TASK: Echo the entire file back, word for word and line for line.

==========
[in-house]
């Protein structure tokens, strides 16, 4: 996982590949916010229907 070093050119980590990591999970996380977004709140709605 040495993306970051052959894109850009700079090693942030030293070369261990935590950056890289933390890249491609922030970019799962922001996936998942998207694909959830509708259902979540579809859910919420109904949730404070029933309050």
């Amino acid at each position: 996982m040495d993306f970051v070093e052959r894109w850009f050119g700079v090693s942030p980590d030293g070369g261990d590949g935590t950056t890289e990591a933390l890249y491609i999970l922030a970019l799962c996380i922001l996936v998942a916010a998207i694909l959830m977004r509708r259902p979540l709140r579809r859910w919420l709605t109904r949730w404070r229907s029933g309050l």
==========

[in-house]
């Protein structure tokens, strides 16, 4: 996982590949916010229907 070093050119980590990591999970996380977004709140709605 040495993306970051052959894109850009700079090693942030030293070369261990935590950056890289933390890249491609922030970019799962922001996936998942998207694909959830509708259902979540579809859910919420109904949730404070029933309050």
């Amino acid at each position: 996982m040495d993306f970051v070093e052959r894109w850009f050119g700079v090693s942030p980590d030293g070369g261990d590949g935590t950056t890289e990591a933390l890249y491609i999970l922030a970019l799962c996380i922001l996936v998942a916010a998207i694909l959830m977004r509708r259902p979540l709140r579809r859910w919420l709605t109904r949730w404070r229907s029933g309050l």